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Students Discover Profile


Students Discover: Improving Middle School STEM Outcomes through Scaling Citizen Science Projects

Overview:

This Community Enterprise for STEM Learning Math and Science Partnership, entitled Students Discover and led by North Carolina State University (NCSU), highlights citizen science through the collection and analysis of data by students for use by professional scientists. The project teams NCSU with core partners North Carolina Museum of Natural Sciences and three school districts: Alamance-Burlington School System, Pender County Schools and Wake County Public School System, to target improving Middle School STEM education through implementing hands-on "real-science" in the classroom. Typically, when students "do" science, they most often repeat experiments and projects that reveal known truths. A growing body of research in STEM learning has taken the tact that by involving the public in helping to discover the science deepens their understanding of the scientific concepts.


The modules developed within the Students Discover project will provide a framework within which many scientists can bring the science they do to classrooms in order to enhance their work, increase student learning and create opportunities for students to participate in real discoveries. To develop these modules, the project is bringing exemplary North Carolina teachers to the Nature Research Center at the North Carolina Museum of Natural Sciences to work with scientists and a design team. Once the modules are developed, teachers from across North Carolina come to the Nature Research Center to work on and prepare to use these modules in their classrooms, statewide.


The three core partner school systems conduct summer programs for students tied to the science curriculum and include a series of Students Discover course modules. These students and their families are engaged in additional programing throughout the year. The students, teachers and parents using the modules will become part of a community of collaborators who collectively help to make new discoveries - whether they are of new species, phenomena or observations - that would otherwise be impossible.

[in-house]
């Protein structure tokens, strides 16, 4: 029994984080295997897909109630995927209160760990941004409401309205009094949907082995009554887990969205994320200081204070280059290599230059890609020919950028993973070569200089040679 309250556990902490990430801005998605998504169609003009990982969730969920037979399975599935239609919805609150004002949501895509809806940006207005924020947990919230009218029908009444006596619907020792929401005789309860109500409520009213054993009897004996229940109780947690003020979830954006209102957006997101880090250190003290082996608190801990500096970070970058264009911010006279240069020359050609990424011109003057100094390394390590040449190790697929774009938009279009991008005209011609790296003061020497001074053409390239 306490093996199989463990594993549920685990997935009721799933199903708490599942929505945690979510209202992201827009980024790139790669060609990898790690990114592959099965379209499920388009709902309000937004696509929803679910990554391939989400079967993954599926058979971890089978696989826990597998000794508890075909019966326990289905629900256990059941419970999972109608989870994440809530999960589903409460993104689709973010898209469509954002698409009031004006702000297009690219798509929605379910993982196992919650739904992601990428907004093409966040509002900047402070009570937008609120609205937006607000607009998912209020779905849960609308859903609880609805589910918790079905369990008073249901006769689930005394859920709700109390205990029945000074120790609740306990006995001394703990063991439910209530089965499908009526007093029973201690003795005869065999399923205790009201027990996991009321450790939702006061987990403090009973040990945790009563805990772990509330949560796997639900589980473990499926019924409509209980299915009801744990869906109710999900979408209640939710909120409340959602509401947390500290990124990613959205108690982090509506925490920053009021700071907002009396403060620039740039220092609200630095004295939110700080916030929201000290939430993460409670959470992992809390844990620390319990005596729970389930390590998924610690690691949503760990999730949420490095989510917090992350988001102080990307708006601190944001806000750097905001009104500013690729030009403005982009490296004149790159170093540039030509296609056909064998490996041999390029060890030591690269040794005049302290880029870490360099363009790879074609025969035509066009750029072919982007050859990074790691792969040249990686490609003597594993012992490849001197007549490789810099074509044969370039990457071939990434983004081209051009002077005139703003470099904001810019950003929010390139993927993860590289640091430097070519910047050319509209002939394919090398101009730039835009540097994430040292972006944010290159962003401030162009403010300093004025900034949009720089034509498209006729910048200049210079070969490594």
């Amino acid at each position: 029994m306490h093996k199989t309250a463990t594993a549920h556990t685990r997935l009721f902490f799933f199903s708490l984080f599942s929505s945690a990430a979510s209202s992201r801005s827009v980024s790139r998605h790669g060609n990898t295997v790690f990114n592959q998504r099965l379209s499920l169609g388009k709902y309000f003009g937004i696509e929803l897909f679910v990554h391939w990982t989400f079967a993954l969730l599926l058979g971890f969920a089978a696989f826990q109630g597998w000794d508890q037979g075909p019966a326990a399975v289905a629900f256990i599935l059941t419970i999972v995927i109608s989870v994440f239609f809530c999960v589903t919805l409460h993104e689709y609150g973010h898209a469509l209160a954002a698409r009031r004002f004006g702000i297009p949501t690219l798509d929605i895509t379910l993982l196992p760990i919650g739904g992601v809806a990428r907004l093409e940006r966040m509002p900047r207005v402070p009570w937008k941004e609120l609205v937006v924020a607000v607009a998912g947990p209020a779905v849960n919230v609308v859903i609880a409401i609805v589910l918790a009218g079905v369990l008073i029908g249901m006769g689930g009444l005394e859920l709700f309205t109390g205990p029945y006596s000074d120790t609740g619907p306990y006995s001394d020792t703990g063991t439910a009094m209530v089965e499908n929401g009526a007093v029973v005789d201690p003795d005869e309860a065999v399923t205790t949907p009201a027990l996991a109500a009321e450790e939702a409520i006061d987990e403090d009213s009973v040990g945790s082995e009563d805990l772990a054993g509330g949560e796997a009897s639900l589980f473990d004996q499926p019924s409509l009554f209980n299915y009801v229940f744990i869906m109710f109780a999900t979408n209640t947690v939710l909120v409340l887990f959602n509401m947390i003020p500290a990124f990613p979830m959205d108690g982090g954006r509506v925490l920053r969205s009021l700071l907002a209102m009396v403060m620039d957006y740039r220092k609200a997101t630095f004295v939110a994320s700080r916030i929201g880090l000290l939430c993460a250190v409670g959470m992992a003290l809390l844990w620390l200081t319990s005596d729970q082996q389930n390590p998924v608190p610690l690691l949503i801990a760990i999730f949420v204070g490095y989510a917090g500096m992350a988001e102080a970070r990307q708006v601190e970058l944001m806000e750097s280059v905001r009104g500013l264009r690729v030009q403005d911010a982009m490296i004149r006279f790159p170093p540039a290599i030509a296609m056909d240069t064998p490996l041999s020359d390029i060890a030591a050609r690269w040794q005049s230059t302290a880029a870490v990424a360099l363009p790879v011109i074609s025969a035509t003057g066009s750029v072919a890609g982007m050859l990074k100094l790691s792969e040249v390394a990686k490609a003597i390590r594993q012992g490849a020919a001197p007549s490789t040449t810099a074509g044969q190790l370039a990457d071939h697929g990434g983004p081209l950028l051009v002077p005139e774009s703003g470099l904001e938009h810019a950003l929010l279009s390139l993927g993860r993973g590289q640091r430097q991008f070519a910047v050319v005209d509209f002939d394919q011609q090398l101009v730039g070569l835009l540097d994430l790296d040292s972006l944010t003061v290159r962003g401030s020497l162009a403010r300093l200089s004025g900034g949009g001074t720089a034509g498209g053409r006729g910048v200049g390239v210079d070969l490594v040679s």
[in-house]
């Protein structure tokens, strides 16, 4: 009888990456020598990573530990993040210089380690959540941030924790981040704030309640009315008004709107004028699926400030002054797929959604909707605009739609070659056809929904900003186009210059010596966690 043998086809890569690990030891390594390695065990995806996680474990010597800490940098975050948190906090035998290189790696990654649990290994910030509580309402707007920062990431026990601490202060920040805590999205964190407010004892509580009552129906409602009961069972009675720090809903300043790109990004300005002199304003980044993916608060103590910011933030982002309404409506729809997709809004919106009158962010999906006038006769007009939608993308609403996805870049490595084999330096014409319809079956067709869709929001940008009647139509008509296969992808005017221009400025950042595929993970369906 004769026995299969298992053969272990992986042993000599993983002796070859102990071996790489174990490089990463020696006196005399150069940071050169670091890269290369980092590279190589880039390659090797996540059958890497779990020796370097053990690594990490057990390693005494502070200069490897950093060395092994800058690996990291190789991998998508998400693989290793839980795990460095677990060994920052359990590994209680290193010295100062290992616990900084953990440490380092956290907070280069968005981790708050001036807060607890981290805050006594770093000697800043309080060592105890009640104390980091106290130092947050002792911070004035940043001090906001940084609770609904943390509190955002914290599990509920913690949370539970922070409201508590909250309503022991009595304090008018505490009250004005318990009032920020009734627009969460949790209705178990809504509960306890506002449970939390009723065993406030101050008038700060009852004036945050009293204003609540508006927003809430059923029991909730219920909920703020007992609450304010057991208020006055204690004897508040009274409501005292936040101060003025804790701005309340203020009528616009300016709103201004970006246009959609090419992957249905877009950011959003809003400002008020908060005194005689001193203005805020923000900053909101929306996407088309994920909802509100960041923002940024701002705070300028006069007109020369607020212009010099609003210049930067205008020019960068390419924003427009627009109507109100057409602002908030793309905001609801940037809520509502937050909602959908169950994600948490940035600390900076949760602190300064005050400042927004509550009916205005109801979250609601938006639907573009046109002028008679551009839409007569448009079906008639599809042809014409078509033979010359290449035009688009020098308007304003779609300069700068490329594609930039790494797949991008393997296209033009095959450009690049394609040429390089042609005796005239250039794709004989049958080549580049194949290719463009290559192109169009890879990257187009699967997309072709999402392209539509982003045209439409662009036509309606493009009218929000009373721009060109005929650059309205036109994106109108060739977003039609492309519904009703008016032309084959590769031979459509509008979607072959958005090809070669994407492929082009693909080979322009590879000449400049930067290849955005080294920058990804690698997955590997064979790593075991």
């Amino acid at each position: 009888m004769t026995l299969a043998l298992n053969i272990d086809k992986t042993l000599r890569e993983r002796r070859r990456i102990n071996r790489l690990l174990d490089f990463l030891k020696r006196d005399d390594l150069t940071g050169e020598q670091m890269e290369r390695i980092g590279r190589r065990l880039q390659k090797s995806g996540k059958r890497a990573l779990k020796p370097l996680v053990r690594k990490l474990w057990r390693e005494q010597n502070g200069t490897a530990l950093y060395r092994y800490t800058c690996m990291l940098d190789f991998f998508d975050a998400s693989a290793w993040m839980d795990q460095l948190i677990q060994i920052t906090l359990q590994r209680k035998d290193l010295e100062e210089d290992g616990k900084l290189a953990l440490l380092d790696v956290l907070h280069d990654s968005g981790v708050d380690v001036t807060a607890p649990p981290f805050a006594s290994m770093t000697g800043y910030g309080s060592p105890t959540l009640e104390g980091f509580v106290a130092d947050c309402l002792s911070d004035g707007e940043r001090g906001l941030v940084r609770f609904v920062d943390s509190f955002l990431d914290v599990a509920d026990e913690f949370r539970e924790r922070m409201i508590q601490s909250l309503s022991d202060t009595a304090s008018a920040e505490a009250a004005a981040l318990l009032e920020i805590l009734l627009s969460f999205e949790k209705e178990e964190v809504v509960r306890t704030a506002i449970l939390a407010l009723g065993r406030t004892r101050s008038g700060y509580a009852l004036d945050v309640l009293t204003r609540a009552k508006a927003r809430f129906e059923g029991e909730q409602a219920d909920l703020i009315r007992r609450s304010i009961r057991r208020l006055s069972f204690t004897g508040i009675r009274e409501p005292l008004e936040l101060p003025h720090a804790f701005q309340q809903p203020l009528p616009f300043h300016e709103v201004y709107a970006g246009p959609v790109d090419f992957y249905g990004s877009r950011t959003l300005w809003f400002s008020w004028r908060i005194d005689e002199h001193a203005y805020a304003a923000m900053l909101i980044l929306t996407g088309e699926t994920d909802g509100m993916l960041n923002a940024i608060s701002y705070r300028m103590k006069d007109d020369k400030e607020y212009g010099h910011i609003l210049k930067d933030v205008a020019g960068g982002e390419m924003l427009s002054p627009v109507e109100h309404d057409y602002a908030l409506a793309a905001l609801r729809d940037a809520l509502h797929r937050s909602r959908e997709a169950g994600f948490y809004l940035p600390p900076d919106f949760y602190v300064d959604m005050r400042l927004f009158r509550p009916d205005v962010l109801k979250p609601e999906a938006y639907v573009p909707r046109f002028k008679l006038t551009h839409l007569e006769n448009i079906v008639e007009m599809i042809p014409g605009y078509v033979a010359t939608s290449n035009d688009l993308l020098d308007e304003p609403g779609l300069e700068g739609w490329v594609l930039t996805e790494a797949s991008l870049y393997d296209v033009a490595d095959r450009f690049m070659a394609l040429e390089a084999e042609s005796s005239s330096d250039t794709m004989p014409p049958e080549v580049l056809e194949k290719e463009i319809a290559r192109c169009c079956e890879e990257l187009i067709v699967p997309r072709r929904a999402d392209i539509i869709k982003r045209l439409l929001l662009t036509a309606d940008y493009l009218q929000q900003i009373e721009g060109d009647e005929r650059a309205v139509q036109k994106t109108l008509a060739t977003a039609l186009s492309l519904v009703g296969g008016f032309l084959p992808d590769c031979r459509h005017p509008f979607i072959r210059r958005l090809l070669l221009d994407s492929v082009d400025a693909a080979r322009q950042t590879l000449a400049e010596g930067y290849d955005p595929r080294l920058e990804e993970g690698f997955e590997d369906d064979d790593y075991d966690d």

The project also includes a research component that is examining a process for moving innovations from more ideal classroom settings to a variety of schools and community-based settings where conditions for success may be less favorable. A key aspect for the broader community is the research identifying the conditions and elements of modules and science that best translate to other settings and adapt the approach so as to build on those factors that most effectively alter learning outcomes and spread class to class and region to region.


The project involves scientists in every phase. Initially, the scientists at North Carolina State University and in the Nature Research Center lead the implementation and development. As the project develops, it capitalizes on broad interest among faculty in K-12 education to forge many new links between scientists, educators and students. Those links and the project's modules help students and scientists make new discoveries together.